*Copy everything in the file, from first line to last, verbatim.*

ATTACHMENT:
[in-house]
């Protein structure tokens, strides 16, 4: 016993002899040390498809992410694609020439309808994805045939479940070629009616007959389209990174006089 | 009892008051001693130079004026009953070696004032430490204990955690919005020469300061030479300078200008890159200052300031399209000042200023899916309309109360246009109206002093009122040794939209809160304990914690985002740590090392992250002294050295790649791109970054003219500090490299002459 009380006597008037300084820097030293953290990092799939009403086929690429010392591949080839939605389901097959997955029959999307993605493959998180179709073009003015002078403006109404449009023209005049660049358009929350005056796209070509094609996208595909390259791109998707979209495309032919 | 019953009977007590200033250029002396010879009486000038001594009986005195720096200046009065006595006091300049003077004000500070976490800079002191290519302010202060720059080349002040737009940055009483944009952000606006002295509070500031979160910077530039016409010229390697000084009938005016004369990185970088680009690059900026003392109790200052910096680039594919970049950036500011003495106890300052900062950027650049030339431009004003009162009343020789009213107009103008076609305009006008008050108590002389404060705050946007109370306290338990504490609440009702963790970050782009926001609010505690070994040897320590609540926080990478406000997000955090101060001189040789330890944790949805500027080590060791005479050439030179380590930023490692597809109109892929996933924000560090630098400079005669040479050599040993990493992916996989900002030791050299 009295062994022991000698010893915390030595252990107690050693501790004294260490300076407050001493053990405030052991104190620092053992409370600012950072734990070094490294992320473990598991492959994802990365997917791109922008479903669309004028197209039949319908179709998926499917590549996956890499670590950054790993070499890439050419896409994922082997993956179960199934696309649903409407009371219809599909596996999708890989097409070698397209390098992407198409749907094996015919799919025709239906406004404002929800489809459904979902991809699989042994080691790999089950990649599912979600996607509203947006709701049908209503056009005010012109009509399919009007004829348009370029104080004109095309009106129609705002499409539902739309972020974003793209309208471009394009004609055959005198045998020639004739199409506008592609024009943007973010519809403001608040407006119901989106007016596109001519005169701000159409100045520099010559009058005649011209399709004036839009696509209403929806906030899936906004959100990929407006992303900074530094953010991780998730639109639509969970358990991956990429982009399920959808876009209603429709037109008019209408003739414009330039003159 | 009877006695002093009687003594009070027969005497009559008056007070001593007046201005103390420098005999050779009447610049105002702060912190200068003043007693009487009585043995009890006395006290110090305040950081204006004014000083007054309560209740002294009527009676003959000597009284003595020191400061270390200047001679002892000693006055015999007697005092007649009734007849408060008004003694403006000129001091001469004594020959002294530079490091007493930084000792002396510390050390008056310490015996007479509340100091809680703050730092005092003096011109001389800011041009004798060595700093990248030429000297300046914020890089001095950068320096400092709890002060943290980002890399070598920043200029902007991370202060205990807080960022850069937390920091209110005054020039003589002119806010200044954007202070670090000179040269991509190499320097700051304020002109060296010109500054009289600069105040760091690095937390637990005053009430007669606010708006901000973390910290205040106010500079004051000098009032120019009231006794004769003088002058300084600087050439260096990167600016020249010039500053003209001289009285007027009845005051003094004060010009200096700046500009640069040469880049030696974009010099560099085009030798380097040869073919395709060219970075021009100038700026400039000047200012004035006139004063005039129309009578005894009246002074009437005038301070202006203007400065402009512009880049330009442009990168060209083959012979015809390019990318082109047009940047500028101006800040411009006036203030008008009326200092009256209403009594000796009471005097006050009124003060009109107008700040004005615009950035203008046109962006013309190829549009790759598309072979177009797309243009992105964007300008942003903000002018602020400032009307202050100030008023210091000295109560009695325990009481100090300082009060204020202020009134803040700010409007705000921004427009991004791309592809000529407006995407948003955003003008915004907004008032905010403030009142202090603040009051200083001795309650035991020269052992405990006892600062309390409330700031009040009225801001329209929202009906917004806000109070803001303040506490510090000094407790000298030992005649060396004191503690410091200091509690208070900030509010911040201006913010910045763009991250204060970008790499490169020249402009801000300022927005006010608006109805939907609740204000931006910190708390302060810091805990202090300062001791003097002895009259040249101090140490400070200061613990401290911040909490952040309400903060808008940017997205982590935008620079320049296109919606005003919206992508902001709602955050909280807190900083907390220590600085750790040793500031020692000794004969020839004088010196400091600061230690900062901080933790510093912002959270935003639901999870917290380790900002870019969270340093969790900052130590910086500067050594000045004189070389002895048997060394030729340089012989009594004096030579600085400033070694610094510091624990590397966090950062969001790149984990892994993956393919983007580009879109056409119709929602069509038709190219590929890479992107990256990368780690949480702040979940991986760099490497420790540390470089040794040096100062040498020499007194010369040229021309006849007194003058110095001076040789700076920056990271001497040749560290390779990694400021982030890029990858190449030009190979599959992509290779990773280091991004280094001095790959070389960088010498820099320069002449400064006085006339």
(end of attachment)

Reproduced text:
[in-house]
């Protein structure tokens, strides 16, 4: 016993002899040390498809992410694609020439309808994805045939479940070629009616007959389209990174006089 | 009892008051001693130079004026009953070696004032430490204990955690919005020469300061030479300078200008890159200052300031399209000042200023899916309309109360246009109206002093009122040794939209809160304990914690985002740590090392992250002294050295790649791109970054003219500090490299002459 009380006597008037300084820097030293953290990092799939009403086929690429010392591949080839939605389901097959997955029959999307993605493959998180179709073009003015002078403006109404449009023209005049660049358009929350005056796209070509094609996208595909390259791109998707979209495309032919 | 019953009977007590200033250029002396010879009486000038001594009986005195720096200046009065006595006091300049003077004000500070976490800079002191290519302010202060720059080349002040737009940055009483944009952000606006002295509070500031979160910077530039016409010229390697000084009938005016004369990185970088680009690059900026003392109790200052910096680039594919970049950036500011003495106890300052900062950027650049030339431009004003009162009343020789009213107009103008076609305009006008008050108590002389404060705050946007109370306290338990504490609440009702963790970050782009926001609010505690070994040897320590609540926080990478406000997000955090101060001189040789330890944790949805500027080590060791005479050439030179380590930023490692597809109109892929996933924000560090630098400079005669040479050599040993990493992916996989900002030791050299 009295062994022991000698010893915390030595252990107690050693501790004294260490300076407050001493053990405030052991104190620092053992409370600012950072734990070094490294992320473990598991492959994802990365997917791109922008479903669309004028197209039949319908179709998926499917590549996956890499670590950054790993070499890439050419896409994922082997993956179960199934696309649903409407009371219809599909596996999708890989097409070698397209390098992407198409749907094996015919799919025709239906406004404002929800489809459904979902991809699989042994080691790999089950990649599912979600996607509203947006709701049908209503056009005010012109009509399919009007004829348009370029104080004109095309009106129609705002499409539902739309972020974003793209309208471009394009004609055959005198045998020639004739199409506008592609024009943007973010519809403001608040407006119901989106007016596109001519005169701000159409100045520099010559009058005649011209399709004036839009696509209403929806906030899936906004959100990929407006992303900074530094953010991780998730639109639509969970358990991956990429982009399920959808876009209603429709037109008019209408003739414009330039003159 | 009877006695002093009687003594009070027969005497009559008056007070001593007046201005103390420098005999050779009447610049105002702060912190200068003043007693009487009585043995009890006395006290110090305040950081204006004014000083007054309560209740002294009527009676003959000597009284003595020191400061270390200047001679002892000693006055015999007697005092007649009734007849408060008004003694403006000129001091001469004594020959002294530079490091007493930084000792002396510390050390008056310490015996007479509340100091809680703050730092005092003096011109001389800011041009004798060595700093990248030429000297300046914020890089001095950068320096400092709890002060943290980002890399070598920043200029902007991370202060205990807080960022850069937390920091209110005054020039003589002119806010200044954007202070670090000179040269991509190499320097700051304020002109060296010109500054009289600069105040760091690095937390637990005053009430007669606010708006901000973390910290205040106010500079004051000098009032120019009231006794004769003088002058300084600087050439260096990167600016020249010039500053003209001289009285007027009845005051003094004060010009200096700046500009640069040469880049030696974009010099560099085009030798380097040869073919395709060219970075021009100038700026400039000047200012004035006139004063005039129309009578005894009246002074009437005038301070202006203007400065402009512009880049330009442009990168060209083959012979015809390019990318082109047009940047500028101006800040411009006036203030008008009326200092009256209403009594000796009471005097006050009124003060009109107008700040004005615009950035203008046109962006013309190829549009790759598309072979177009797309243009992105964007300008942003903000002018602020400032009307202050100030008023210091000295109560009695325990009481100090300082009060204020202020009134803040700010409007705000921004427009991004791309592809000529407006995407948003955003003008915004907004008032905010403030009142202090603040009051200083001795309650035991020269052992405990006892600062309390409330700031009040009225801001329209929202009906917004806000109070803001303040506490510090000094407790000298030992005649060396004191503690410091200091509690208070900030509010911040201006913010910045763009991250204060970008790499490169020249402009801000300022927005006010608006109805939907609740204000931006910190708390302060810091805990202090300062001791003097002895009259040249101090140490400070200061613990401290911040909490952040309400903060808008940017997205982590935008620079320049296109919606005003919206992508902001709602955050909280807190900083907390220590600085750790040793500031020692000794004969020839004088010196400091600061230690900062901080933790510093912002959270935003639901999870917290380790900002870019969270340093969790900052130590910086500067050594000045004189070389002895048997060394030729340089012989009594004096030579600085400033070694610094510091624990590397966090950062969001790149984990892994993956393919983007580009879109056409119709929602069509038709190219590929890479992107990256990368780690949480702040979940991986760099490497420790540390470089040794040096100062040498020499007194010369040229021309006849007194003058110095001076040789700076920056990271001497040749560290390779990694400021982030890029990858190449030009190979599959992509290779990773280091991004280094001095790959070389960088010498820099320069002449400064006085006339």